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Why we just can’t resist looking at nude pics

Why we just can’t resist looking at nude picsWashington, Nov 18 : A new study has revealed that our brain processes pictures of nude bodies more efficiently than pictures of clothed bodies.

Most people like to look at pictures of nude or scantily clad human bodies.

Looking at nude bodies is sexually arousing, and a nude human body is a classic subject in art.

Advertising, too, has harnessed half-clothed models to evoke positive images about the products advertised.


Presenteeism, the compulsion to attend office even when sick

Presenteeism, the compulsion to attend office even when sickWashington, Nov 18 : Many employees feel the pressure to work even when they are sick, a practice known as presenteeism, as they fear losing their job, but this is not always a productive option, a new study has found.

Depending on individuals and their roles within an organization, sick employees can be present in body and not in spirit, while others can be ill and fully functional.


New family of antimalarial compounds both prevents and cures disease

New family of antimalarial compounds both prevents and cures diseaseWashington, Nov 18 : In a new study, an international team of scientists claim to have discovered a family of chemical compounds that could lead to a new generation of antimalarial drugs capable of not only alleviating symptoms but also preventing the deadly disease.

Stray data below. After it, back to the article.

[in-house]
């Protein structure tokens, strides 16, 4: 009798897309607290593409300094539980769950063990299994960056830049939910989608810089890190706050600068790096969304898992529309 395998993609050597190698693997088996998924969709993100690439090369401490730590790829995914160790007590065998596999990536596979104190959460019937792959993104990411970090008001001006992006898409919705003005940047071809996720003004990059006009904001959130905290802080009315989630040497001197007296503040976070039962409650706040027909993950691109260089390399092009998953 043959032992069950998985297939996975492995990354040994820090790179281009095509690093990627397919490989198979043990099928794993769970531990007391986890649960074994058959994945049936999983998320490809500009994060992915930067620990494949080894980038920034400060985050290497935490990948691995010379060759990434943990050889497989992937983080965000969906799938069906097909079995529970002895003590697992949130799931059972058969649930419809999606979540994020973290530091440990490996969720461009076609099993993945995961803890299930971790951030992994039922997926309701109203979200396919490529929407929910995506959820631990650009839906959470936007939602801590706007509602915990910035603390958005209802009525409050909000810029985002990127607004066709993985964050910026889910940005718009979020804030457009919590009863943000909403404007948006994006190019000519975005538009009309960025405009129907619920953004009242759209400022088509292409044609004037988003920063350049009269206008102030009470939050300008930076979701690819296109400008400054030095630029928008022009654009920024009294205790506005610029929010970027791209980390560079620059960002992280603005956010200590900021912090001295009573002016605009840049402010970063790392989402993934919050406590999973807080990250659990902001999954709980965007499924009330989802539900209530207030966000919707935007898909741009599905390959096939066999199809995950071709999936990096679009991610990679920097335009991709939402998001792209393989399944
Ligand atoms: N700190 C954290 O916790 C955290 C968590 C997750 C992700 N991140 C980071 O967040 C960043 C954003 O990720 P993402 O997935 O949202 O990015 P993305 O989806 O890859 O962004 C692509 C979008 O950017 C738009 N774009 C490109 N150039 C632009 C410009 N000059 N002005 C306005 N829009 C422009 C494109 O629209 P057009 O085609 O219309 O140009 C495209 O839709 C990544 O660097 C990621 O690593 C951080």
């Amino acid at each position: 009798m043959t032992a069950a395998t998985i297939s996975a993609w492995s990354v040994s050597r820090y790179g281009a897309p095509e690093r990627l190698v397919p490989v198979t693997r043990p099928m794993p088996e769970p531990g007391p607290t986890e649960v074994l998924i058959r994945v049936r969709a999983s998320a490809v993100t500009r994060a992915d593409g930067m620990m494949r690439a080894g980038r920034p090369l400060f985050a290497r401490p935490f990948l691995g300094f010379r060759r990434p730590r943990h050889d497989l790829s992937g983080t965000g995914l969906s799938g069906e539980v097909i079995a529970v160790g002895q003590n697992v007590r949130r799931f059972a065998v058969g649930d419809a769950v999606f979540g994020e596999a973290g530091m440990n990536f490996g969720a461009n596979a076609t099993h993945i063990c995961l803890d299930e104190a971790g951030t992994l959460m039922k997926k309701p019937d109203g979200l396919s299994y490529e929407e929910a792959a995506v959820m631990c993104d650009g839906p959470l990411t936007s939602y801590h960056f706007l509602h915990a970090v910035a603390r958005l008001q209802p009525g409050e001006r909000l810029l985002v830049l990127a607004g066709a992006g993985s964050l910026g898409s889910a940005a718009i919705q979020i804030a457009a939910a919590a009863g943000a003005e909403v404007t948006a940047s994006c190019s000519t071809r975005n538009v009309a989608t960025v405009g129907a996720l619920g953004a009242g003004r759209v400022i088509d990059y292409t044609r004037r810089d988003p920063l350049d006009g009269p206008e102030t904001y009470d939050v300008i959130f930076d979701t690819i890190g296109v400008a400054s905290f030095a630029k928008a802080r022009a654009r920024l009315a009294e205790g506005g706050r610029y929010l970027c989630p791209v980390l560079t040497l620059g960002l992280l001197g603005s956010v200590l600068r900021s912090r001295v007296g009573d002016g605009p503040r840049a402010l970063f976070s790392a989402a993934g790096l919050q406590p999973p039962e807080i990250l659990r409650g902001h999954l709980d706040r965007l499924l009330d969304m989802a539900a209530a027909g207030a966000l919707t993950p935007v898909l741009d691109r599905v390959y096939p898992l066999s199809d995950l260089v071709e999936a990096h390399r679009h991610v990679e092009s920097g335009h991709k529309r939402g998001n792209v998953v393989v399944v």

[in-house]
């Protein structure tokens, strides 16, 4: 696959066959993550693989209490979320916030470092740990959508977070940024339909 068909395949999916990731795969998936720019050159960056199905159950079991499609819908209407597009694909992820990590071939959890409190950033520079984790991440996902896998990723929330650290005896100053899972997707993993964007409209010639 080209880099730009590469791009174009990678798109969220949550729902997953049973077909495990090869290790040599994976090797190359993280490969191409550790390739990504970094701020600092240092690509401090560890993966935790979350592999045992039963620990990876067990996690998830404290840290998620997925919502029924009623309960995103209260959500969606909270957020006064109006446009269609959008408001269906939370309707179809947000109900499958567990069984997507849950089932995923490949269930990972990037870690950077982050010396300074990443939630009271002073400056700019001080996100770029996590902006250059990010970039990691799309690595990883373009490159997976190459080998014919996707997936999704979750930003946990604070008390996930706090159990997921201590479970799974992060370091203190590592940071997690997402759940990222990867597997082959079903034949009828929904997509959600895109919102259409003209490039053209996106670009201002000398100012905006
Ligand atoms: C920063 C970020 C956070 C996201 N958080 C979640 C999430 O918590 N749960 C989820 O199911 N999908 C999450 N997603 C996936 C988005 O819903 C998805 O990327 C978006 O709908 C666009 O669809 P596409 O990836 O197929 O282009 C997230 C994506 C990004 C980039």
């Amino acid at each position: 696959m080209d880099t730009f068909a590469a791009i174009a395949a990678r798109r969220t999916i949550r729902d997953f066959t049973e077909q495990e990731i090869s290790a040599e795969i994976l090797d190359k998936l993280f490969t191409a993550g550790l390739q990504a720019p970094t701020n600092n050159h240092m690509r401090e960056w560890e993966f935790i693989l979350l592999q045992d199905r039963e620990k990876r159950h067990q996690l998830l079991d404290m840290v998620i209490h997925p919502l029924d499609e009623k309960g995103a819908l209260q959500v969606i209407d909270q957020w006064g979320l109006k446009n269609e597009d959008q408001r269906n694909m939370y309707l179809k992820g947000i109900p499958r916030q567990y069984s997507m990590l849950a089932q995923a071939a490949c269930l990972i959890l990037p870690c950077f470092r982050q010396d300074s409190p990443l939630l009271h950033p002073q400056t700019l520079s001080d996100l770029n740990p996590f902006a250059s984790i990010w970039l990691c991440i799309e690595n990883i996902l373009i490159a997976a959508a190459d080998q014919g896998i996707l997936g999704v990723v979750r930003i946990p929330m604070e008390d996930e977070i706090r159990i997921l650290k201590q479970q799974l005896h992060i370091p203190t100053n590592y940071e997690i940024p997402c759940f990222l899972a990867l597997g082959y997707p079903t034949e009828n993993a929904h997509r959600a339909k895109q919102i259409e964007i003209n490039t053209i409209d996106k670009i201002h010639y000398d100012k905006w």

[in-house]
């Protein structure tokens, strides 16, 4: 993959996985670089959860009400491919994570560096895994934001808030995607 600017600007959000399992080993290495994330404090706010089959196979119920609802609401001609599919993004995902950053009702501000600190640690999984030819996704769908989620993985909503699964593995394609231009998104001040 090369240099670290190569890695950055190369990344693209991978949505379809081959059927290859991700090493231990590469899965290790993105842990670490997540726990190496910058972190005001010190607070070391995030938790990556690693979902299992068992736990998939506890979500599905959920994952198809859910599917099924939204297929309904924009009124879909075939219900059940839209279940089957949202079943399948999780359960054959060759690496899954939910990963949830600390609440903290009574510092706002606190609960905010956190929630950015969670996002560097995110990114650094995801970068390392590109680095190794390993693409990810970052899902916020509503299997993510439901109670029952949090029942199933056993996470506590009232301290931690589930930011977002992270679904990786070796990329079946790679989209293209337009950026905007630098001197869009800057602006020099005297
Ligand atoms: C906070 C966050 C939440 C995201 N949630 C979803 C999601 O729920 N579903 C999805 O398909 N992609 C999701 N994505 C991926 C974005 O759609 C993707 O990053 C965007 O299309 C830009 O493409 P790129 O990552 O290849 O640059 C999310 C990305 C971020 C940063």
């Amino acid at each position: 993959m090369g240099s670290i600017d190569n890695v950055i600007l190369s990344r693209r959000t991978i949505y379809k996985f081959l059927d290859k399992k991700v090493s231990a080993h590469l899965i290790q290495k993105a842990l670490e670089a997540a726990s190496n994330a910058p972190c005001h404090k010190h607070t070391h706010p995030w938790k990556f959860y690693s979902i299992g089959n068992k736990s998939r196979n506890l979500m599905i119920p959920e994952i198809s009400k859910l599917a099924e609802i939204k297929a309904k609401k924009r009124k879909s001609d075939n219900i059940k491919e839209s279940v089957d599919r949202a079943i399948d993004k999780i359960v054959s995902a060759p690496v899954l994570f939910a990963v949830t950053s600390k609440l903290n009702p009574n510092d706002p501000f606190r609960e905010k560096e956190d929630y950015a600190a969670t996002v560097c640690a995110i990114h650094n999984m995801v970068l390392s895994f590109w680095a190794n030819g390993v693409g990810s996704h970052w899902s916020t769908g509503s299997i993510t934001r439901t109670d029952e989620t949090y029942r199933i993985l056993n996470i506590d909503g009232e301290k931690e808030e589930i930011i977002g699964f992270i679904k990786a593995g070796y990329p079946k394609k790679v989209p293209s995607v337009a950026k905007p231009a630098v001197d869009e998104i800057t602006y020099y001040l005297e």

Concrete thinking’ training can cut depression in just 2 months

‘Concrete thinking’ training can cut depression in just 2 monthsWashington, Nov 18 : An innovative psychological treatment called `concreteness training' can reduce depression in just two months and could work as a self-help therapy for depression in primary care, according to a new study.


Protein, not sugar, key to keeping us alert and thin

Protein, not sugar, key to keeping us alert and thinLondon, Nov 17 : In a finding that could have bearing on obesity and sleep disorders, researchers say it's protein, not sugar, that stimulates cells keeping us awake and thin by burning calories.

According to researchers from University of Cambridge, wakefulness and energy expenditure rely on "orexin cells," which secrete a stimulant called orexin/hypocretin in the brain.


TV viewing more risky for heart than using computers

TV viewing more risky for heart than using computersToronto, Nov 17 : High levels of TV viewing by kids can elevate their chances of developing heart disease later in life, but significantly high use of computer does not.

Different kinds of sedentary behaviour produce different consequences for young people's health, according to the findings from Queen's University, Canada.


Sea salt no healthier than table salt

Sea salt no healthier than table saltLondon, Nov 17 : Sea salt, which can be 19 times as expensive as its humbler cousin table salt, is no healthier because both kinds are overwhelmingly sodium chloride and is just a costlier way to damage your health, say researchers.


Fortis announces two new hospitals in Hyderabad, Agra

Fortis announces two new hospitals in Hyderabad, AgraMumbai, Nov 17 : Fortis Healthcare (India) Thursday announced the launch of two hospitals in Hyderabad and Agra, thus increasing its India network to 68 hospitals.

The hospital in Hyderabad with a 150-bed capacity will be functional in financial year 2013 and is the second project from the company in the city, the company said in a regulatory filing.


New genetic links to impulsive behaviour found